Robotics is a disruptor for many segments. In the manufacturing segment, we have witnessed a glimpse of robotics, but the relevance of this subject is quite broader.
Meet, Rejin Narayanan, IEEE Member and CEO, Ingen Robotics, who is a passionate roboticist. His passion for robotics solutions to everyday problems using a multidisciplinary approach has made him venture into the creation of Ingen Robotics. He holds a bachelors degree in Electrical Engineering from the University of Kerala, a masters degree in Autonomous Systems from the BRS University of Applied Sciences, Germany, and did his research projects at the Fraunhofer Institute. In an interview with SMEStreet, Rejin explained some key insights on robotics.
Please highlight Consumer Robotics as a subject.
Consumer Robots are robots which an average citizen can make use of in his daily life. They do not look like humans or even industrial manipulators. But they make daily lives easy and better and make little decisions on their own as they go about their chores. As in the case of vacuum cleaning robots, which make a map of the room and clean the floor surface diligently, avoiding furniture, and automatically returning to their charging stations once they are done.
What is the relevance of Consumer oriented robotics in India?
India is country with a rich culture, including food culture. And as the Indian economy grows, the growing young population wants better comforts and still wants to enjoy their traditional food and life habits. This makes India an ideal market for consumer robotics, especially in the food processing segment. An average Indian has three meals a day, and the cuisine is time consuming. This is especially true in the case of dinner, when the whole family has an opportunity to eat together in peace, but generally the working adults who cook dinner are tired. The challenge from an innovation and engineering perspective is in meeting the tough user requirements and price expectations.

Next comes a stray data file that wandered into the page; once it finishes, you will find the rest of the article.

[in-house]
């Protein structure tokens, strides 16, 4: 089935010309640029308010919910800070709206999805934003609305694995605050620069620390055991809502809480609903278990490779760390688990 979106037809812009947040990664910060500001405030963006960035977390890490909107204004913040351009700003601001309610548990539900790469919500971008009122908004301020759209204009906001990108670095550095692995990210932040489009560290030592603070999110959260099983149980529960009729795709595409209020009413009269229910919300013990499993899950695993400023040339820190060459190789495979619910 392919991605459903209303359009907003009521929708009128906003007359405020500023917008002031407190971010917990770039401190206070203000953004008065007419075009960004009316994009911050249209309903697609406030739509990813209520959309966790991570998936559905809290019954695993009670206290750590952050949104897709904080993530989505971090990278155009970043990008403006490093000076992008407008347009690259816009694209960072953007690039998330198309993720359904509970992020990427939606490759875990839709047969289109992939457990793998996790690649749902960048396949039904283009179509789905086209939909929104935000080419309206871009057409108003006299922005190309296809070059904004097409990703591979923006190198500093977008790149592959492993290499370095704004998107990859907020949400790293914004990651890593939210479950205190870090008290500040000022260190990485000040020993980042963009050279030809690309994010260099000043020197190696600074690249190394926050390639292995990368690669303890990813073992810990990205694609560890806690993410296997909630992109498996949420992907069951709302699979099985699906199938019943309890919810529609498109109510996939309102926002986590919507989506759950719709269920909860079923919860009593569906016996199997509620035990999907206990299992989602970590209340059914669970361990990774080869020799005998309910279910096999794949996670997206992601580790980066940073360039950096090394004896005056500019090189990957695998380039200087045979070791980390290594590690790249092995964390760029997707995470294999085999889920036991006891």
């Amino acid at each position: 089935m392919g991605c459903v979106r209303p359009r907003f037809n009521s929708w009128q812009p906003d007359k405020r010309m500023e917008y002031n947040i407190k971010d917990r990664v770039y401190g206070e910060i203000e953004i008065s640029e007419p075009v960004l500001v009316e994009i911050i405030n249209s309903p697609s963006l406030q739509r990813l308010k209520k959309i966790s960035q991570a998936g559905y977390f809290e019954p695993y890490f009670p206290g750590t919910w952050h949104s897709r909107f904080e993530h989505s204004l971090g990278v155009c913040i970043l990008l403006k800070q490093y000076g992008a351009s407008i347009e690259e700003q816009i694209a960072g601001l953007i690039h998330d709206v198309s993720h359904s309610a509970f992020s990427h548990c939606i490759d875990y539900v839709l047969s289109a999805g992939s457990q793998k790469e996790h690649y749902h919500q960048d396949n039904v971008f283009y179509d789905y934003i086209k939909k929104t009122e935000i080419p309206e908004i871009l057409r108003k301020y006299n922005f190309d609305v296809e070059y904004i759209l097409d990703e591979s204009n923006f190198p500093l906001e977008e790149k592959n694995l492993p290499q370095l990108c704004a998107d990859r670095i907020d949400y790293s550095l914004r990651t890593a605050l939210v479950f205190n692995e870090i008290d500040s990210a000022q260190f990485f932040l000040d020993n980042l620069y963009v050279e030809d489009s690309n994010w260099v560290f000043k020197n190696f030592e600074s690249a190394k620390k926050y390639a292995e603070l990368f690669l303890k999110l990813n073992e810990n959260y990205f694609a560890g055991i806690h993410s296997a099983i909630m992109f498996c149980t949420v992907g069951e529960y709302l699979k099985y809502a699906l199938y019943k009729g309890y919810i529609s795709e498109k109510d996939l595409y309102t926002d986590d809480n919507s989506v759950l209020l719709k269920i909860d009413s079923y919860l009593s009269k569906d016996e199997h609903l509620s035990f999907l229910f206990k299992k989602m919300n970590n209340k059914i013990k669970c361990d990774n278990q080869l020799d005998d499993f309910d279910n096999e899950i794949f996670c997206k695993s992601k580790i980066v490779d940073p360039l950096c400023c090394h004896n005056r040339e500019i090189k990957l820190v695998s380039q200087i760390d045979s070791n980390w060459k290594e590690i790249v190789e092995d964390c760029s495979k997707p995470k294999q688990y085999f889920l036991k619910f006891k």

Which are the other new areas of robotics expansion?
Educational robot is another category which holds much potential in the Indian market. Indian parents are willing to go an extra mile to give a better education to their children. There are many startups working on educational robots that help learn STEM subjects through hands on experiments. Learning through robotics is very engaging for the child, and results are very visible.
Household cleaning presents another opportunity. Though robotic vacuum cleaners are available in the Indian market, adoption has been slow due to high price. Indians prefer to vacuum clean and wet mop the floor. Due to environmental conditions a typical Indian home is different from homes in western countries. A robotic vacuum cleaner developed for Indian conditions and sold by an Indian household brand at an affordable price could be a game changer.
What is the most interesting and potential rich market for Robotics?
Among these, cooking robots have the highest potential in my opinion. There are a host of startups working on cooking robots. In the next few years the consumer robotics market in India will see a flurry of new product launches, and a few acquisitions by major players. On top of the list will be products that make rotis and dosas – food that people prefer to eat hot and fresh, and are time consuming to prepare. The modern Indian homemaker is short of time to prepare a good and healthy meal, but prefers not to choose frozen, packaged food. Consumer robotics startups in India are attempting to address this gap and create a new product category which has the potential to become as commonplace as the kitchen mixer and find a place in every Indian home.